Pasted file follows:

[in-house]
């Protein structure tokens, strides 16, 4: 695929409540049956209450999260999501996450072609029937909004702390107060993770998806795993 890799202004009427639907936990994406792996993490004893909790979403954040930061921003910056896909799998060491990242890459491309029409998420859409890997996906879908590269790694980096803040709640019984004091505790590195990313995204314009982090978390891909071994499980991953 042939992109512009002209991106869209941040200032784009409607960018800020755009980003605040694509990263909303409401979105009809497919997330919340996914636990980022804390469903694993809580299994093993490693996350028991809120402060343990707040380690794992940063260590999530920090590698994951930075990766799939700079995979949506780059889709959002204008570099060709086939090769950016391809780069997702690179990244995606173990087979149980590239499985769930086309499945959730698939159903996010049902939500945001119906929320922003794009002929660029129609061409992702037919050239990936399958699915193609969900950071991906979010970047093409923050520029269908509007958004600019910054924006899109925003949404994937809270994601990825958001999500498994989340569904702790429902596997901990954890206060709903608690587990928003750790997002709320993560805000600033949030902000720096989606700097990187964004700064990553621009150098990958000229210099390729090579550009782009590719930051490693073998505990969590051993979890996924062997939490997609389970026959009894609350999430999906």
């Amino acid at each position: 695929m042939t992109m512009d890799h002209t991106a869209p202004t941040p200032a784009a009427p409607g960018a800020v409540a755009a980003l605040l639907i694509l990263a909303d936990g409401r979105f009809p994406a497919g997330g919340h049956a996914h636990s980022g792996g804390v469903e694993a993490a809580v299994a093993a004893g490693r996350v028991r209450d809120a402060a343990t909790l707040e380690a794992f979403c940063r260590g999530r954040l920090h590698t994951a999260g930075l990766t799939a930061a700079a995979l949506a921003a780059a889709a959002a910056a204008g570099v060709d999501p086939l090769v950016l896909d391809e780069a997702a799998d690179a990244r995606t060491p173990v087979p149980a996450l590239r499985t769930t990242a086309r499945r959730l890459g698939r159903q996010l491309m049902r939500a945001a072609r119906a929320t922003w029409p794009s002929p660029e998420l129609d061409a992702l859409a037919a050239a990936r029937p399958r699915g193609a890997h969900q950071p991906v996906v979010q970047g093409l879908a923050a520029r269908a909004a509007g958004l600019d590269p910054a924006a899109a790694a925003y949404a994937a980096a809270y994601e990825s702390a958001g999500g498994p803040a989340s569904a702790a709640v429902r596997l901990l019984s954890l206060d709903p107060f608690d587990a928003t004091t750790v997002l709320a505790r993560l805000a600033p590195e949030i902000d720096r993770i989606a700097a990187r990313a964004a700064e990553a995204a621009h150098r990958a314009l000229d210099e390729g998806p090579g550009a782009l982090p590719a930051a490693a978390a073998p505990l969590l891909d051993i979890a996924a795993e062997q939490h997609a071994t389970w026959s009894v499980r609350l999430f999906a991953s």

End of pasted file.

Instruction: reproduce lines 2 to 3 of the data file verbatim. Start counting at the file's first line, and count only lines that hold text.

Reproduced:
């Protein structure tokens, strides 16, 4: 695929409540049956209450999260999501996450072609029937909004702390107060993770998806795993 890799202004009427639907936990994406792996993490004893909790979403954040930061921003910056896909799998060491990242890459491309029409998420859409890997996906879908590269790694980096803040709640019984004091505790590195990313995204314009982090978390891909071994499980991953 042939992109512009002209991106869209941040200032784009409607960018800020755009980003605040694509990263909303409401979105009809497919997330919340996914636990980022804390469903694993809580299994093993490693996350028991809120402060343990707040380690794992940063260590999530920090590698994951930075990766799939700079995979949506780059889709959002204008570099060709086939090769950016391809780069997702690179990244995606173990087979149980590239499985769930086309499945959730698939159903996010049902939500945001119906929320922003794009002929660029129609061409992702037919050239990936399958699915193609969900950071991906979010970047093409923050520029269908509007958004600019910054924006899109925003949404994937809270994601990825958001999500498994989340569904702790429902596997901990954890206060709903608690587990928003750790997002709320993560805000600033949030902000720096989606700097990187964004700064990553621009150098990958000229210099390729090579550009782009590719930051490693073998505990969590051993979890996924062997939490997609389970026959009894609350999430999906």
């Amino acid at each position: 695929m042939t992109m512009d890799h002209t991106a869209p202004t941040p200032a784009a009427p409607g960018a800020v409540a755009a980003l605040l639907i694509l990263a909303d936990g409401r979105f009809p994406a497919g997330g919340h049956a996914h636990s980022g792996g804390v469903e694993a993490a809580v299994a093993a004893g490693r996350v028991r209450d809120a402060a343990t909790l707040e380690a794992f979403c940063r260590g999530r954040l920090h590698t994951a999260g930075l990766t799939a930061a700079a995979l949506a921003a780059a889709a959002a910056a204008g570099v060709d999501p086939l090769v950016l896909d391809e780069a997702a799998d690179a990244r995606t060491p173990v087979p149980a996450l590239r499985t769930t990242a086309r499945r959730l890459g698939r159903q996010l491309m049902r939500a945001a072609r119906a929320t922003w029409p794009s002929p660029e998420l129609d061409a992702l859409a037919a050239a990936r029937p399958r699915g193609a890997h969900q950071p991906v996906v979010q970047g093409l879908a923050a520029r269908a909004a509007g958004l600019d590269p910054a924006a899109a790694a925003y949404a994937a980096a809270y994601e990825s702390a958001g999500g498994p803040a989340s569904a702790a709640v429902r596997l901990l019984s954890l206060d709903p107060f608690d587990a928003t004091t750790v997002l709320a505790r993560l805000a600033p590195e949030i902000d720096r993770i989606a700097a990187r990313a964004a700064e990553a995204a621009h150098r990958a314009l000229d210099e390729g998806p090579g550009a782009l982090p590719a930051a490693a978390a073998p505990l969590l891909d051993i979890a996924a795993e062997q939490h997609a071994t389970w026959s009894v499980r609350l999430f999906a991953s």